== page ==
Major automakers misreporting car defects to NHTSA

Channel 2 learned early warning reporting system doesn't work

By Joel Eisenbaum - Investigative Reporter

HOUSTON - Some of the world's largest automakers are misreporting and under reporting consumer complaints about safety defects to the federal government.

'"It's a money savings issue if they don't report everything," said Michael Brooks of the Center for Auto Safety.

Since 2003, car manufacturers have been required by law to inform the National Highway Traffic Safety Administration about claims of car defects made by consumers, including formal written complaints, informal letters, lawsuits and warranty claims.

Automakers must forward the vast majority of accusations about deficiencies related to their products -- from broken ashtrays to malfunctioning airbags -- to the federal government on a quarterly basis. Early warning reporting is designed to be a key metric in deciding which cars and trucks should be subject to mandatory recalls.

But Channel 2 has learned the system doesn't work.

A government audit found the government is ill-equipped to manage such a system.

On the other side of the equation, several big-name automakers are not complying with federal regulations. Honda and Chrysler were recently fined $70 million each by the Department of Transportation for failing to forward consumer complaints to NHTSA.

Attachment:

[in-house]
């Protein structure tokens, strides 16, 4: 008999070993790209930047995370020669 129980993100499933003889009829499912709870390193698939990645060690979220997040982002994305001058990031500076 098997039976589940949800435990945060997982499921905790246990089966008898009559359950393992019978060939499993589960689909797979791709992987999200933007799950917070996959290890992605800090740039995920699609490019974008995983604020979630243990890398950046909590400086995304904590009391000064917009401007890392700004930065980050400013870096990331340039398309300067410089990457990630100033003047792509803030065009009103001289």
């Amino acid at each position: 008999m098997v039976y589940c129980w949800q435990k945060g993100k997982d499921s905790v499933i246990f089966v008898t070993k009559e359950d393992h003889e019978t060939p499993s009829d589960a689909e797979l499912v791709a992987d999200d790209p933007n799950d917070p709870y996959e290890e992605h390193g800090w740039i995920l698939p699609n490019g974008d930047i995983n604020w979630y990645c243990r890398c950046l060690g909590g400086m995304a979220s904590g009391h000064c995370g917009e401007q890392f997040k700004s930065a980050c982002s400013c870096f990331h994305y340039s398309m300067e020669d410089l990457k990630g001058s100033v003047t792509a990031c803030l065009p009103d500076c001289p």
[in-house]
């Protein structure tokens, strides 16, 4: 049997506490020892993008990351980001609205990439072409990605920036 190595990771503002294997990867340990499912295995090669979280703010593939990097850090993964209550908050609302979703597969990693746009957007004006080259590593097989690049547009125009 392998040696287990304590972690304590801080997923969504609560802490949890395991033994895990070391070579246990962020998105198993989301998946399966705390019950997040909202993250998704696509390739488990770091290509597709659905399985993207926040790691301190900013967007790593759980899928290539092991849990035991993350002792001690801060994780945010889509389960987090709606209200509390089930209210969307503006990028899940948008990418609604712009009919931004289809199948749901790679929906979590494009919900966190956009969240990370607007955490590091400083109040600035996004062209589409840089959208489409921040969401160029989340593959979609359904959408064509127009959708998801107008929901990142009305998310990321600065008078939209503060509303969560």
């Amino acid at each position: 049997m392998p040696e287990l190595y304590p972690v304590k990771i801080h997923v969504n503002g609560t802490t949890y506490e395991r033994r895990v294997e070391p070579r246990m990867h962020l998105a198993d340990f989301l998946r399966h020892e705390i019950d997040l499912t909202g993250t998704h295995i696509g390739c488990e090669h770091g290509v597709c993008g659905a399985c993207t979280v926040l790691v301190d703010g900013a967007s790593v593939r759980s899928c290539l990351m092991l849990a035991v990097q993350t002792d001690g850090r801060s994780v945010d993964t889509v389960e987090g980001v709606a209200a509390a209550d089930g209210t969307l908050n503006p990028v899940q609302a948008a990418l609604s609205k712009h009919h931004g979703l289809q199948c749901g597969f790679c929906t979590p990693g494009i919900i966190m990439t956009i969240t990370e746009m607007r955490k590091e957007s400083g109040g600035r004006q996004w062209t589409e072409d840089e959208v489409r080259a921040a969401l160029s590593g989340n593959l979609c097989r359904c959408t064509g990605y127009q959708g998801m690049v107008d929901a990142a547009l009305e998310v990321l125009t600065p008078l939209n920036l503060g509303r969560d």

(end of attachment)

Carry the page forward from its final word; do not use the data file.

Honda's civil penalty is due to failure to report 1,729 death and injury claims to the NHTSA between 2003 and 2014.

Fiat Chrysler America acknowledged significant failures in early warning reporting dating back to the beginning of the mandatory program in 2003.

But the second largest automaker in the world since the program began has reported far fewer defect complaints than both Honda and Fiat. Volkswagen, a car company currently dealing with an emissions scandal, has not been fined for under reporting, but Channel 2 Investigates found that over four randomly chosen quarters between 2010 and 2015, Volkswagen reported 11 times fewer consumer defect complaints than Honda and 17 times fewer defect complaints involving death and injury than Chrysler.

General Motors' defect rate statistics were nearly 100 times higher than Volkswagen's.

Channel 2 Investigates also found a 2005 civil suit alleging defect and injury against Volkswagen, in Houston that our team could not find in Volkswagen's early warning database submitted to the NHTSA.

"Volkswagen's statistics are so far out of the norm of whatever the other car manufacturers are reporting," said Jim Adler, a personal injury attorney.

Adler, who makes a living suing car companies, said he’s found the early warning system doesn’t work as designed.

Channel 2 asked Volkswagen about the accuracy of its reporting.

"Volkswagen Group of America, in coordination with the National Highway Traffic Safety Administration, is undertaking a third party audit of its Early Warning (or TREAD) Reporting and associated processes,"  Volkswagen Senior Manager of Corporate and Internatal Communications Jeannine Ginivan said in a statement. "VWGoA will make the findings of the audit available to NHTSA and will work with the agency to act on any recommendations. We are unable to comment on specific cases."

In a recent press conference, NHTSA and several automakers pledged to do a better job of following the law and monitoring early warning reporting.

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